4.1 General Function. This three phase AVR is fitted with isolation transformers in a delta-star configuration. This provides and clean, isolated supply to the load with a `new' neutral connection. The AVR is made up from three identical single phase regulator units. Each of these monitors its own output voltage and adjusts for variations in mains supply voltage so as to maintain an output voltage within close limits. When the AVS function is fitted, the outputs from the regulator are connected through a contactor to the load. The contactor is controlled by a three phase Automatic Voltage Switcher PCB which monitors the AVR outputs. This connects the load only when all the phase voltages are within acceptable limits. There is a delay function in the AVS to prevent frequent switching of the load. A change-over switch is provided to by-pass the AVR in the event of needing to perform maintenance on the AVR. The switch is usually kept in the `normal' (1) position but can be set to by-pass (2) if needed. There is also a centre off position,. See notes on the by-pass switch regarding neutral connection before using the by-pass mode. An output circuit breaker is provided to protect the AVR from overload current and short circuit loads. Fans and thermal switches provide temperature control and protection. Filters, suppressors and fuse provide electrical protection. 4.2 Transformer Configuration. These AVRs are fitted with isolating transformers, one per phase. These provide a high degree of isolation from input to output. They also greatly attenuate common mode noise from the supply and prevent it reaching the load. The primaries are each nominally 415V rated and are connected in a delta configuration. In the indoor 30A AVR each primary is made up of two coils connected in series. See appendix 1 for the connection diagram. In the outdoor 30A, indoor 50A and outdoor 50A AVRs, the primaries are made up of two coils connected in parallel. The 12A and 20A transformers have single coils. The secondaries are nominally 230V rated and are connected in a star configuration so as to generate a new neutral point. The secondires are in fact made of two coils each connected in parallel. A further advantage of the delta input configuration is that an incoming neutral connection is not required from the supply. Often neutral supply connection are poor or missing and this can cause damage to loads and regulators due to high phase to neutral voltages that result.

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4.3 AVR Function. This is based on an isolating transformer with tap changing on the output. There are seven taps to each transformer giving an accurate output voltage for a wide range of input voltage. Table 4.3.1 below shows the ratios of the seven taps for each phase. The taps are switched by generously rated triac banks to cope with motor start and other high in-rush loads. Low value resistors are fitted with each triac to ensure that high currents are shared equally between the triacs within each bank.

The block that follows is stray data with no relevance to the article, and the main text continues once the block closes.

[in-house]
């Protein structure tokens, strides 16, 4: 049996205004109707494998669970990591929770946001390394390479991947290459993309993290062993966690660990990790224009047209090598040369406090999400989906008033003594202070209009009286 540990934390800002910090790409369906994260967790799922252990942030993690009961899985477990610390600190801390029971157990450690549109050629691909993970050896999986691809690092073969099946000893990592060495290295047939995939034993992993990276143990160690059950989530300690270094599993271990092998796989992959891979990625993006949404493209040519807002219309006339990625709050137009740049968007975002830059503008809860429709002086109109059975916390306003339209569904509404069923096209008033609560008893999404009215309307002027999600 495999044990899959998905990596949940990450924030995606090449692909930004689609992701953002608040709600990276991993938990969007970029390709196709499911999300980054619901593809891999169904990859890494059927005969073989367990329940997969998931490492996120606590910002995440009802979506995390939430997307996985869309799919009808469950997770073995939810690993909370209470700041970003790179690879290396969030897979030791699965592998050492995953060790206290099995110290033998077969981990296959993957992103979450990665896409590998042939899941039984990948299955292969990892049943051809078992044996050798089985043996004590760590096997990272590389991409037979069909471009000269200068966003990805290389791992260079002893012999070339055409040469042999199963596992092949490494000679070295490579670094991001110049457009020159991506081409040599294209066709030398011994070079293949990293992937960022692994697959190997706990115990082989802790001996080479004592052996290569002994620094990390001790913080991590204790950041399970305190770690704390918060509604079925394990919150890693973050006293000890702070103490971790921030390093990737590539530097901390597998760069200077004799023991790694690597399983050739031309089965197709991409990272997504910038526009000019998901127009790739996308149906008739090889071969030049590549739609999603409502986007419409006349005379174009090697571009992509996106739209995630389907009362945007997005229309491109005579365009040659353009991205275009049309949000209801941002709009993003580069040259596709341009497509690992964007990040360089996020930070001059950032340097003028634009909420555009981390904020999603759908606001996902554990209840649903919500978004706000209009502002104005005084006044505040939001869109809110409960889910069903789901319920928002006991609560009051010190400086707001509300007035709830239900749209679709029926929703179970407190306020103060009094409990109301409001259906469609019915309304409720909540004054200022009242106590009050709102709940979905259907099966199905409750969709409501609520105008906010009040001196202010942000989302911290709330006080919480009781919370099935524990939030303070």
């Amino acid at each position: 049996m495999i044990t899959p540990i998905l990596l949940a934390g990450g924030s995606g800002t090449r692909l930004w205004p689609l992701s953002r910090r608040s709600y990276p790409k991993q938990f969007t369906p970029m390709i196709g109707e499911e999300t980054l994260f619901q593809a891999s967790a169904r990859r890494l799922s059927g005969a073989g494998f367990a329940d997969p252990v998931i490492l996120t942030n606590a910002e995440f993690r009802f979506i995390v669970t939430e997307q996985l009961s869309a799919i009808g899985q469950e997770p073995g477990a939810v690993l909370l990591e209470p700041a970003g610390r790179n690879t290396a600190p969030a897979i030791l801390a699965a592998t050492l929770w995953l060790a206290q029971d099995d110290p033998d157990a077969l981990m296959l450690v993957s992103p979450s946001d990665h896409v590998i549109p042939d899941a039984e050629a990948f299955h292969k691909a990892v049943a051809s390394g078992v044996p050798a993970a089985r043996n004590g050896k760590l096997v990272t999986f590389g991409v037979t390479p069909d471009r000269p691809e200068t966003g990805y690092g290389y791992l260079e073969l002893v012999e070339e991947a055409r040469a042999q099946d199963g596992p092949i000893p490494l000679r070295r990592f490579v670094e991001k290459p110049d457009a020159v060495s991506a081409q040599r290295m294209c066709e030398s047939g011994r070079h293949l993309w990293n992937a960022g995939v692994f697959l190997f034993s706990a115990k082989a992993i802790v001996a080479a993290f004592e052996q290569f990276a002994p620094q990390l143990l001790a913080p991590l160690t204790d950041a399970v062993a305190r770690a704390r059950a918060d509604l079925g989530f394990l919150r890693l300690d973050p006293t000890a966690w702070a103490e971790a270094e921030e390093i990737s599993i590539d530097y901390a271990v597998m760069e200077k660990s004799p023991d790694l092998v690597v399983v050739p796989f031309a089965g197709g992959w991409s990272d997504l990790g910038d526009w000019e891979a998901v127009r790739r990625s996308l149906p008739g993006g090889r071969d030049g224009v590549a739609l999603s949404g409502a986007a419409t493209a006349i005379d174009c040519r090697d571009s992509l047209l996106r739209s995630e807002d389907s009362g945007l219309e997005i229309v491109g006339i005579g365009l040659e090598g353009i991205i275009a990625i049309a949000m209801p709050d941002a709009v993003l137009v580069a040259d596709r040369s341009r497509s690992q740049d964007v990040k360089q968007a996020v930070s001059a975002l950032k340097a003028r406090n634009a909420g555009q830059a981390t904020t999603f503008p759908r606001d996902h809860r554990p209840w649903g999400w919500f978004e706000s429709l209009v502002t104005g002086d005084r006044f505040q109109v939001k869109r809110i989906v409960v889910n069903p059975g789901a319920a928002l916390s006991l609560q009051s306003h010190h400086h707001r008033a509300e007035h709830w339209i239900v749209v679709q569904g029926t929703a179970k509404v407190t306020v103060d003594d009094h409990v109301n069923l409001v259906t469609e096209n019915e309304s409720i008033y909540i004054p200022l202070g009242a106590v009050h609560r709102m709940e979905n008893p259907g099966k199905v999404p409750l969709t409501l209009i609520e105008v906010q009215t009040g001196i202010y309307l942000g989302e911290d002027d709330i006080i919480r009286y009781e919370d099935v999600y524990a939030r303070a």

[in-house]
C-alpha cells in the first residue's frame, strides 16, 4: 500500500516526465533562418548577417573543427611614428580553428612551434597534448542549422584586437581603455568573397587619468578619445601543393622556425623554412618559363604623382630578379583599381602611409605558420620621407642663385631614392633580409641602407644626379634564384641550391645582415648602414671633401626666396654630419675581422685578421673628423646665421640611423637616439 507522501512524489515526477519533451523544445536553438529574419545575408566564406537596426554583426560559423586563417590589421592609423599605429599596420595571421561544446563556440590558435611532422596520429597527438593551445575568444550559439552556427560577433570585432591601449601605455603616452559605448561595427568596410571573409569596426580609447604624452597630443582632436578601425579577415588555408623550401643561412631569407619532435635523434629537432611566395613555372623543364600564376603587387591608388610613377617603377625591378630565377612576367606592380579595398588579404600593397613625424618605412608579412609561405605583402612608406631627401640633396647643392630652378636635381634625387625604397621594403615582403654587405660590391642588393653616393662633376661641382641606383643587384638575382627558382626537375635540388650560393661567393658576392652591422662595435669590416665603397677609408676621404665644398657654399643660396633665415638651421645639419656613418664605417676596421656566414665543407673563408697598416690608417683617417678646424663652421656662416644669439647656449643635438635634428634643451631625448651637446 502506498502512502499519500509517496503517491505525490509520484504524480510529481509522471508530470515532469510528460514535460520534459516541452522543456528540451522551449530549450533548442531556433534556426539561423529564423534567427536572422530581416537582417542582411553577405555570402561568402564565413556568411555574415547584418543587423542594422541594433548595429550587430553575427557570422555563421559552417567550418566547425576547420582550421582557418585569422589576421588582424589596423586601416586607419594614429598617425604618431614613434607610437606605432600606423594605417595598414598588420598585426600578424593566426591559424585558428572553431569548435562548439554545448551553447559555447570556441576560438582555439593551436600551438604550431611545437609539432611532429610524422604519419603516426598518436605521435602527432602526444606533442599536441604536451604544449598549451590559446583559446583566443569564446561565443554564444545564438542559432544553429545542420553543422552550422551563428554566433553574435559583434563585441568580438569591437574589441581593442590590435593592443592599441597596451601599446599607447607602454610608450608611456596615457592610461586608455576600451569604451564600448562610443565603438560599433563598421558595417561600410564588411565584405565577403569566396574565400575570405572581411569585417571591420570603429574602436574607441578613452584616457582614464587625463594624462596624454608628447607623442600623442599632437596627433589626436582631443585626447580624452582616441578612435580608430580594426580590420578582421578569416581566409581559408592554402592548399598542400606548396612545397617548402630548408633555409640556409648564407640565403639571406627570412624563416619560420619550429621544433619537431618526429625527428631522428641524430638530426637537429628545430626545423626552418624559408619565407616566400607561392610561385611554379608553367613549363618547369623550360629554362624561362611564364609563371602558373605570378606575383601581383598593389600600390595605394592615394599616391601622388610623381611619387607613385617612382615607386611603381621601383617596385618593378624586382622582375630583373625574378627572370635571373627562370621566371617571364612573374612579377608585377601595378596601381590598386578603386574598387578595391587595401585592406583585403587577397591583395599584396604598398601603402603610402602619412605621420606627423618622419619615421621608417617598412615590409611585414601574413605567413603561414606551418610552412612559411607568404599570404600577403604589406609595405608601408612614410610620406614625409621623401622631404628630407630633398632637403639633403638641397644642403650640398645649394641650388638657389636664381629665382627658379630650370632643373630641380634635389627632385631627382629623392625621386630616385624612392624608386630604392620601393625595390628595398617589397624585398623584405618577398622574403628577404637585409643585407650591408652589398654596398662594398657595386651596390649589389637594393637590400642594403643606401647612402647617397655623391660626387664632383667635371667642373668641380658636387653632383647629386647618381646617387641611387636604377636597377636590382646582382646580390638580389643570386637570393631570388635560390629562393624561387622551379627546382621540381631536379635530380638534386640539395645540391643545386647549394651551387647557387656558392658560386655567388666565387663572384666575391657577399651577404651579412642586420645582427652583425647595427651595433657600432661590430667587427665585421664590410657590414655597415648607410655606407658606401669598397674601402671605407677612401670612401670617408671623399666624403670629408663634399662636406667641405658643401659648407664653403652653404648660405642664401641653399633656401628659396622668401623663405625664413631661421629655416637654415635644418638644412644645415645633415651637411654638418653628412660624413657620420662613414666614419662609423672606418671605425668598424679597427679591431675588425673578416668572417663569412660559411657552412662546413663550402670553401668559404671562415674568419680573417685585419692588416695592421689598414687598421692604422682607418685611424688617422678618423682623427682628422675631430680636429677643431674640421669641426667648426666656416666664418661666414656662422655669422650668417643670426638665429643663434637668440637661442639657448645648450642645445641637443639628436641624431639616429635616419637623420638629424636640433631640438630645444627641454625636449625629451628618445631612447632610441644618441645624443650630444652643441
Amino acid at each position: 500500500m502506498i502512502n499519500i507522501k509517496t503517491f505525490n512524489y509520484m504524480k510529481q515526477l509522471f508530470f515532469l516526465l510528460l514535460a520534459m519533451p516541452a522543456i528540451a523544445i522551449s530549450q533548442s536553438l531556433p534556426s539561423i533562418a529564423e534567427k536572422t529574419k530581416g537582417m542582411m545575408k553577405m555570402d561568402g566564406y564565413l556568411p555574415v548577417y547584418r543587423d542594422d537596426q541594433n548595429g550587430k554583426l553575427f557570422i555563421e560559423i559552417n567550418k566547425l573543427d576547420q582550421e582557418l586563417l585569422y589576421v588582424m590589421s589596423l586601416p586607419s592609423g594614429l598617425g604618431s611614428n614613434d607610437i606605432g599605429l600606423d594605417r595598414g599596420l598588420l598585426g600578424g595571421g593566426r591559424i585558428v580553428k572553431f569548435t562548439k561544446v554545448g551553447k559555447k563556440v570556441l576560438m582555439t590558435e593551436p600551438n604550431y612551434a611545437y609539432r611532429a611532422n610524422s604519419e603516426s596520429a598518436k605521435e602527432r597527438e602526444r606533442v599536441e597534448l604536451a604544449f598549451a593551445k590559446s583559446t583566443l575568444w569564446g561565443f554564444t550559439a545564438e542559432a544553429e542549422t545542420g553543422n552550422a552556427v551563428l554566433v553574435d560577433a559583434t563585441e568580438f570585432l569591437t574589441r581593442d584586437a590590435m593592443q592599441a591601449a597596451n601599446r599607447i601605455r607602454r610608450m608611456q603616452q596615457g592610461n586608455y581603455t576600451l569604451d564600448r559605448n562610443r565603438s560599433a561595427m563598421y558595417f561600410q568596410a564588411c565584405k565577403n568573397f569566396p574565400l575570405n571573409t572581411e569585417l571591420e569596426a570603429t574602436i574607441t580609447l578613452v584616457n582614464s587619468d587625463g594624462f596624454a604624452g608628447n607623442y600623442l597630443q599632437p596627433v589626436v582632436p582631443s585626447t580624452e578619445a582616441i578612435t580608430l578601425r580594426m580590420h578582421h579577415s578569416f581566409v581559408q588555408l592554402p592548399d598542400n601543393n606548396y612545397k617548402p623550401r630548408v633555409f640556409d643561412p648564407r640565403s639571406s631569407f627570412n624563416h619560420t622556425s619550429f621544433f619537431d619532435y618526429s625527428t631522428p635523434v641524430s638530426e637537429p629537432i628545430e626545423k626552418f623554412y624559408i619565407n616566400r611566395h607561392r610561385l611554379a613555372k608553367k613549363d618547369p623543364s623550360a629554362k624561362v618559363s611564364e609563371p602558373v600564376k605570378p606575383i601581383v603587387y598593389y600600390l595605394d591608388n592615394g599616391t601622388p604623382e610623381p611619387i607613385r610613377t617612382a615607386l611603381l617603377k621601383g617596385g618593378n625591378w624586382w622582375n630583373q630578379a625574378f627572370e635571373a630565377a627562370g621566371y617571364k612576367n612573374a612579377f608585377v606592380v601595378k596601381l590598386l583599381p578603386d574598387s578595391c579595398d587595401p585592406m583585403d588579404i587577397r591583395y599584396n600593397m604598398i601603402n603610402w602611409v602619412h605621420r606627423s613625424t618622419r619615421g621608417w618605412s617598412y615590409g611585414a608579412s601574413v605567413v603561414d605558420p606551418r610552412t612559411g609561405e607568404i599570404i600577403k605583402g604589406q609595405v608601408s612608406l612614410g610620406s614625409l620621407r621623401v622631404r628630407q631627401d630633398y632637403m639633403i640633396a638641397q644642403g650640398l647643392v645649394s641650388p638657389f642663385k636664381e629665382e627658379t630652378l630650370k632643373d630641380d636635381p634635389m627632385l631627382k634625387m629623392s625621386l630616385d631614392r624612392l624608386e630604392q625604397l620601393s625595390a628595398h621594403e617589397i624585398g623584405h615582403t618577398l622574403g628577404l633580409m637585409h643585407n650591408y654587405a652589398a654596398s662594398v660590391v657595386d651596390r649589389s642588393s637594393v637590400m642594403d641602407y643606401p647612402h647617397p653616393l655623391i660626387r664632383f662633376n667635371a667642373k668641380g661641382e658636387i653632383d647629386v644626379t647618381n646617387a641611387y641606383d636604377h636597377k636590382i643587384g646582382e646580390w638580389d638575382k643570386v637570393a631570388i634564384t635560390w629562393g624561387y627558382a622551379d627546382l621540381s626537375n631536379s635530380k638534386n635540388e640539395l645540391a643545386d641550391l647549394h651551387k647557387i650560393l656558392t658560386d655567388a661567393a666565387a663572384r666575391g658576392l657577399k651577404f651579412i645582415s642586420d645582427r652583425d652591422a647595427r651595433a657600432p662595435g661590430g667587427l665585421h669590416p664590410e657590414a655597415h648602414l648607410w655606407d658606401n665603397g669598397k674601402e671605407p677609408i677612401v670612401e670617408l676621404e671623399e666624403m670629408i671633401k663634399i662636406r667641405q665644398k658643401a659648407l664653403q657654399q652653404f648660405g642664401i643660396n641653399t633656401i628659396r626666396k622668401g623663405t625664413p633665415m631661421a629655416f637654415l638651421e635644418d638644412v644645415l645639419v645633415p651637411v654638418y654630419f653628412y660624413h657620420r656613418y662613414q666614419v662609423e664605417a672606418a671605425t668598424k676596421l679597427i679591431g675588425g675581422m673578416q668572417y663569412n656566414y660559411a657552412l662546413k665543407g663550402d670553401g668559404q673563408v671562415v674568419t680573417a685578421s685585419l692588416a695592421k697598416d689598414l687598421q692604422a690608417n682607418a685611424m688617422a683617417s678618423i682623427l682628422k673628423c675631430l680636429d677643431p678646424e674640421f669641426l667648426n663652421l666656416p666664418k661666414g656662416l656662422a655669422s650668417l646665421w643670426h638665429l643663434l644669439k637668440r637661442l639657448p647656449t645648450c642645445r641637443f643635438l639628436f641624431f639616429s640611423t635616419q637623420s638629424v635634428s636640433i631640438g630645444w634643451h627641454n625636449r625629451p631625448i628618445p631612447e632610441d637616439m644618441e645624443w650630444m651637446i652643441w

Input voltage Colour Violet Blue Green Yellow Orange Red Brown 415 O/P Ratio L-N O/P Voltage 0.87 208 0.953 228 1.035 248 1.118 268 1.212 290 1.318 316 1.423 341

Table 4.3.1 AVR Transformer Ratios. This technique results in a voltage stabiliser which has no moving parts, responds quickly to voltage fluctuations and is not as large or heavy as other AVRs utilising different regulation techniques. A micro-controller forms the heart of the control system. It measures the AVR output voltage and turns on the appropriate triac bank to select the correct tap. A potentiometer is provided for fine adjustment of the output voltage. The microcontroller also measures the frequency of the mains supply and compensates accordingly. This also means that the AVR will work over a frequency range of 45 88Hz automatically and down to as low as 30Hz for short periods to help cope with diesel generator loading problems. Frequency and voltage measurements are filtered by the circuit and software to remove noise and so prevent spurious tap changes. A watchdog function is implemented in the micro controller. This independently monitors the operation of the micro-controller and its software. If it detects a malfunction, it will reset the micro and re-initialise the control system. The low voltage DC supply to power the control circuit is generated from a small isolated winding in the main transformer for each phase. This is passed through temperature switches on the transformer coils so as to shunt the AVR down in the event of over heating. The low voltage supply is also protected by a fuse. Additionally, a hardware reset circuit is included which monitors the supply rail for the control circuit. If the mains is so low that the control circuit will not function correctly, the monitor circuit will put the micro-controller into the reset state and turn off all triacs.